The publication project was initiated by scholars of the Graduate School «Locating Media». It is published as part of the Working Paper Series edited by the Collaborative Research Centre «Media of Cooperation». The collection attempts to establish novel connections that potentially bring new life to the study of practice, by exploring new concepts, thinkers, energies, methodologies and disciplinary traditions. The articles explore how practices are variously constituted in, and through, contemporary media such as video platforms, collaborative text editors, enterprise software, socialmedia APIs, automotive navigation systems and health data apps.

The publication does not intend to cast doubt on the value of studying practice – long an interest of media scholars based in Siegen. Instead, it discusses how everyday, situated, digital, media, app, and data practices – as identifiable phenomena – are nonetheless modified by other things they meet, from bodily affects that ‘pre-code’ or modulate practices, to broader technical, material and social infrastructures that likewise facilitate or constrain how practices are performed.

As a provocation, the publication offers what might be productively referred to as a ‘practice+ approach’. In doing so, the authors emphasize how practices (as phenomena) and praxeological approaches (as lenses) can be engaged with materially, discursively, and affectively. The contributions discuss how practice+ approaches are enhanced by a supporting cast drawn from aesthetics, political discourses, technical representations or cognitive concepts. Moreover, the discussion draws attention to alternative theories that define practice differently such as queer and feminist studies, computer science or theatre studies.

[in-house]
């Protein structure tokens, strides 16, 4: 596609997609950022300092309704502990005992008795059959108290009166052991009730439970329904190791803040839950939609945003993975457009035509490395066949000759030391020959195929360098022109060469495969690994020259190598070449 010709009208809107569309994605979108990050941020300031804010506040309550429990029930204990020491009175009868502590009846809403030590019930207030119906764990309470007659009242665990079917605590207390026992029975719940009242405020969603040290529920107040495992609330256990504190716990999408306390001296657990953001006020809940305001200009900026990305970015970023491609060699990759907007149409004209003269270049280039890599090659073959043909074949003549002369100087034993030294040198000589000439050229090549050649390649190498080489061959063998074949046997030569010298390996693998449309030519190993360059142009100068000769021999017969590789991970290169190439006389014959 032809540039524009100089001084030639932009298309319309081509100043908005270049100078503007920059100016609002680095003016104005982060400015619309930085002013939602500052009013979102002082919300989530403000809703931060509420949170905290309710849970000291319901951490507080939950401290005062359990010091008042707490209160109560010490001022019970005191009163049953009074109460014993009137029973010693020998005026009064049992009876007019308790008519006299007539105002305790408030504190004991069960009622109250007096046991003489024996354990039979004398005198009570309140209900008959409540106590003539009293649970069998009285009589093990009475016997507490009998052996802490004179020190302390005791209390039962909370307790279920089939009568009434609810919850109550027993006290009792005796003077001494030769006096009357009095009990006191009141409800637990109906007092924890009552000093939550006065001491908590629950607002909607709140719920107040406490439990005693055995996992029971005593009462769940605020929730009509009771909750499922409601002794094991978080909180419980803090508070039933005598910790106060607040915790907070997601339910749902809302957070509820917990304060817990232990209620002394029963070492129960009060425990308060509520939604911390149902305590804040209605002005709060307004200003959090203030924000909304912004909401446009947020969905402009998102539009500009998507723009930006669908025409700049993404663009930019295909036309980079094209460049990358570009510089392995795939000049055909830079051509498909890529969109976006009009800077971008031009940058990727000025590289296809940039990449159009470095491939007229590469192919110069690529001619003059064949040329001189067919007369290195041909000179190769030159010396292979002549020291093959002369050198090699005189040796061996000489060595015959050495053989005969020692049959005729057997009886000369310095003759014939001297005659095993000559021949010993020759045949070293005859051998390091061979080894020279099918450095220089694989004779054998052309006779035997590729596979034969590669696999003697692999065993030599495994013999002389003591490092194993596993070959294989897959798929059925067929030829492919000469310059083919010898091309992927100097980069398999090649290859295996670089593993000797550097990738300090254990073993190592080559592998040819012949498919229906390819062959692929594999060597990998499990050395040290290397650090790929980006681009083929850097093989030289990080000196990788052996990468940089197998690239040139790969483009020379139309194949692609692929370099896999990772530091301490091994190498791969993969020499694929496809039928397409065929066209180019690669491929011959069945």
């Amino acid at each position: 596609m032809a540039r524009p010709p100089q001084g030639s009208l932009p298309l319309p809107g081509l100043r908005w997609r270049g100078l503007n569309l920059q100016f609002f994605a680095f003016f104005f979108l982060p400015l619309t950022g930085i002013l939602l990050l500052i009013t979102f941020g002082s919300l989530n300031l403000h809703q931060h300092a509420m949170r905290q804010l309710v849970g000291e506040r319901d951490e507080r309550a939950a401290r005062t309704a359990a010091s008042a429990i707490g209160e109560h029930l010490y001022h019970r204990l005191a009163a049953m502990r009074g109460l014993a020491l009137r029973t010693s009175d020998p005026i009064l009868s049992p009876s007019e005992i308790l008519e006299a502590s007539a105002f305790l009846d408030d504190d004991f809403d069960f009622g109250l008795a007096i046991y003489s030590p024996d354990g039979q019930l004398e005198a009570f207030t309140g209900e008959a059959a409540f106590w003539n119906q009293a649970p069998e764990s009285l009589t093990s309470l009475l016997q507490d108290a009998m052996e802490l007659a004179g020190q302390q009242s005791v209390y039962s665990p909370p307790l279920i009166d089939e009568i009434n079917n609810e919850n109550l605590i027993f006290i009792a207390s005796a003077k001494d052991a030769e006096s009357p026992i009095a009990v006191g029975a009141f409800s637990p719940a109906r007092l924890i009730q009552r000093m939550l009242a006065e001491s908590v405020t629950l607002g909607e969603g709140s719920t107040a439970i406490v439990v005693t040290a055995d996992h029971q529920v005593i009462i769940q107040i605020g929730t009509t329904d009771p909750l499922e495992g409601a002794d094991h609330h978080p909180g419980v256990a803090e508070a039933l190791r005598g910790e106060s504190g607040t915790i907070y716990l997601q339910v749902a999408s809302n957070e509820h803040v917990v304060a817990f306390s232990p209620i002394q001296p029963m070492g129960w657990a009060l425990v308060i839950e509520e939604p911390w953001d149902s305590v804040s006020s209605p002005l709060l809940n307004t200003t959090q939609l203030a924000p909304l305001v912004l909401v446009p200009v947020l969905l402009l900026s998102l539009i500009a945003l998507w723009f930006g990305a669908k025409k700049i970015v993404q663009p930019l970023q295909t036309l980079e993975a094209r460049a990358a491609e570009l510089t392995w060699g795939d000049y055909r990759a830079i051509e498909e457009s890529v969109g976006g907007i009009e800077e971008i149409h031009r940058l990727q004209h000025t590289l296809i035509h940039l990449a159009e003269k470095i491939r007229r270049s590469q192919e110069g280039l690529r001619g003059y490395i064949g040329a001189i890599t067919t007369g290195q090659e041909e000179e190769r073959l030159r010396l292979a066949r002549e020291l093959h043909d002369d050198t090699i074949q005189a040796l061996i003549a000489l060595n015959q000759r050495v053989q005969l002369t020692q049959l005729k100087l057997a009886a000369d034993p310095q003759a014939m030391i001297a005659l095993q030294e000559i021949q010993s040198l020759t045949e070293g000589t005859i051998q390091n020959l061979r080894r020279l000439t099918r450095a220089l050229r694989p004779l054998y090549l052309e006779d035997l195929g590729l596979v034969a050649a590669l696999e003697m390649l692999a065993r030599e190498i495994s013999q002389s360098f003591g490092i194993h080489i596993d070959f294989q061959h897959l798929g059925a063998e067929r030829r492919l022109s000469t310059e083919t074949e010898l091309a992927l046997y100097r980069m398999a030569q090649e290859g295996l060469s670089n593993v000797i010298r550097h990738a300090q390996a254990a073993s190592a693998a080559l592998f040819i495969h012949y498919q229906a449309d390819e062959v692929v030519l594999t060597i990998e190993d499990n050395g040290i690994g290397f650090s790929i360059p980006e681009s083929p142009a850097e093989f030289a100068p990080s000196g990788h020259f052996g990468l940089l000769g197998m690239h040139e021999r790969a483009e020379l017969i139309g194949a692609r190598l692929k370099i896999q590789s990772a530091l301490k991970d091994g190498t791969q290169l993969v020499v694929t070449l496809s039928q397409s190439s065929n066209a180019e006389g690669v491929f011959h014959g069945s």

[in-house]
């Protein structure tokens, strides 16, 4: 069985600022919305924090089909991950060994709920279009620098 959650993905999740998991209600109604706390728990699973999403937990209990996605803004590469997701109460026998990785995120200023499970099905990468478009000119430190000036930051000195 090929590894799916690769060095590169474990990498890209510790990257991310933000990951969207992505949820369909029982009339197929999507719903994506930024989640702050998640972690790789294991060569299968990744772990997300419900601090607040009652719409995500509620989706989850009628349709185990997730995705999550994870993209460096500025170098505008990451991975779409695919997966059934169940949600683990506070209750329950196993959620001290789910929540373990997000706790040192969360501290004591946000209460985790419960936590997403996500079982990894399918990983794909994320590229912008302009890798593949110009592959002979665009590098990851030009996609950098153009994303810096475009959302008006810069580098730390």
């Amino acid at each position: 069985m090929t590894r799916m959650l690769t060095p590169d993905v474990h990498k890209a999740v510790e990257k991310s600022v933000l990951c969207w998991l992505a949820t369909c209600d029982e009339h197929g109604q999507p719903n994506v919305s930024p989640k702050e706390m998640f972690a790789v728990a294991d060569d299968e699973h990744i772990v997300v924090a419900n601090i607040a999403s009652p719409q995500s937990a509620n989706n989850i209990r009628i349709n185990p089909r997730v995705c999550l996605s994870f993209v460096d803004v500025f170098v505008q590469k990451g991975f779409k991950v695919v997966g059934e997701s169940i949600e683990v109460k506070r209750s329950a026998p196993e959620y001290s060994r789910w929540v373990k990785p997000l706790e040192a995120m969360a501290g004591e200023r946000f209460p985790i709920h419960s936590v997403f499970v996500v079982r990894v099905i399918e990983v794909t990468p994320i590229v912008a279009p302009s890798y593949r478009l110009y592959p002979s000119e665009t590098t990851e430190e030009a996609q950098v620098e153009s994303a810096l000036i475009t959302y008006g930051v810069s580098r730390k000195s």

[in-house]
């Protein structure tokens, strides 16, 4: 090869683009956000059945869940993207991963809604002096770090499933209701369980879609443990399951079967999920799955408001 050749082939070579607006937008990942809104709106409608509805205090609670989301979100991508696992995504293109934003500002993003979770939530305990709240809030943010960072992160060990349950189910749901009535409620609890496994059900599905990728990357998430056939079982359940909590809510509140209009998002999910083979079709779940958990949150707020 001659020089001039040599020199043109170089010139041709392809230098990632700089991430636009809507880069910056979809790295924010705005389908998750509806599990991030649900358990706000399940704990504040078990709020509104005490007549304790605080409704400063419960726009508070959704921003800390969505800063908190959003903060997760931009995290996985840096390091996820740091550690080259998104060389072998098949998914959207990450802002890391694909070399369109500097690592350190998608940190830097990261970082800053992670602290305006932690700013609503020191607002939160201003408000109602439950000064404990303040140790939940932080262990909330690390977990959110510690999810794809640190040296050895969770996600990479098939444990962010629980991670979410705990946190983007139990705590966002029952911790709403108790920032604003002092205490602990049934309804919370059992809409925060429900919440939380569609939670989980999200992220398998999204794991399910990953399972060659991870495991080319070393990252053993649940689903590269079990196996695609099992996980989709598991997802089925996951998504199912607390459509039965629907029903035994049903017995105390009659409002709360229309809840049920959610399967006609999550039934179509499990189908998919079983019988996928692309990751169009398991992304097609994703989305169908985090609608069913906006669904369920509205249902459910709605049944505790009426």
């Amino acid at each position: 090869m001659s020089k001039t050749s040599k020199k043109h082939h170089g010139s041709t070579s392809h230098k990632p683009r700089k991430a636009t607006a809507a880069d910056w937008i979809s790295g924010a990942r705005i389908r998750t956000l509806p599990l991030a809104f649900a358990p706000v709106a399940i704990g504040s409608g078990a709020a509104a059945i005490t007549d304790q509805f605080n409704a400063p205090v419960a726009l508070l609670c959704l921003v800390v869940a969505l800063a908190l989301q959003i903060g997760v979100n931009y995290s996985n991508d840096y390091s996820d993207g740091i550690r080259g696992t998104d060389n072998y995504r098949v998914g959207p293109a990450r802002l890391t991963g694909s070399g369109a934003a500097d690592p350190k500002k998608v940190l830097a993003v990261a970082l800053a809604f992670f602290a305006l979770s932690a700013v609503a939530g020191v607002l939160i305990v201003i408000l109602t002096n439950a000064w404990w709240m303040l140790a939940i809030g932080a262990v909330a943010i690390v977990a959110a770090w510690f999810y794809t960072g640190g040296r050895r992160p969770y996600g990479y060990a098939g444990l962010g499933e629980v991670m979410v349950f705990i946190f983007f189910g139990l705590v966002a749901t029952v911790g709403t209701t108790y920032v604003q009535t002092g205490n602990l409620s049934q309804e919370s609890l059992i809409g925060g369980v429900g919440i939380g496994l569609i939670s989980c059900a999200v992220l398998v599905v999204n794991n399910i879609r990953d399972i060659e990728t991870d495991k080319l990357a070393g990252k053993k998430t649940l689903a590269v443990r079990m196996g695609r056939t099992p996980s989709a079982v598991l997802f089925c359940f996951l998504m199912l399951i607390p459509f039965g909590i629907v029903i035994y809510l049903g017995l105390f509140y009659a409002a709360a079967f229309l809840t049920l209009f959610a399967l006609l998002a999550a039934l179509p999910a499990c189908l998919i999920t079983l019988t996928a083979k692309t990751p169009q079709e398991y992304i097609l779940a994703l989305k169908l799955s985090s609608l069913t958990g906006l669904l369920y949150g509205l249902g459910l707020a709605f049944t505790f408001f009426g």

Authors:

Christoph Borbach (Locating Media) | media studies

Magdalena Götz (Locating Media) | art, media, and gender studies

Sam Hind (Media of Cooperation, former: Locating Media)| media studies

Danny Lämmerhirt (Media of Cooperation, former: Locating Media) | critical data studies

Hannah Neumann (Locating Media) | theatre & cultural studies

Ana Och (Locating Media) | media linguistics

Sebastian Randerath (University of Bonn, former: University of Siegen) | design and media studies

Tatjana Seitz (Locating Media) | platform studies

The edited collection “In the Spirit of Addition: Taking a ‘Practice + Approach’ to Studying Media”, is published as part of the Working Paper Series of the Collaborative Research Center 1187 „Media of Cooperation“  (No. 18, June 2021). This collection is (guest-) edited by Magdalena Götz, Sam Hind, Danny Lämmerhirt, Hannah Neumann, Anastasia-Patricia Och, Sebastian Randerath, and Tatjana Seitz. For a printed version of this edited collection, please contact: karina.kirsten@uni-siegen.de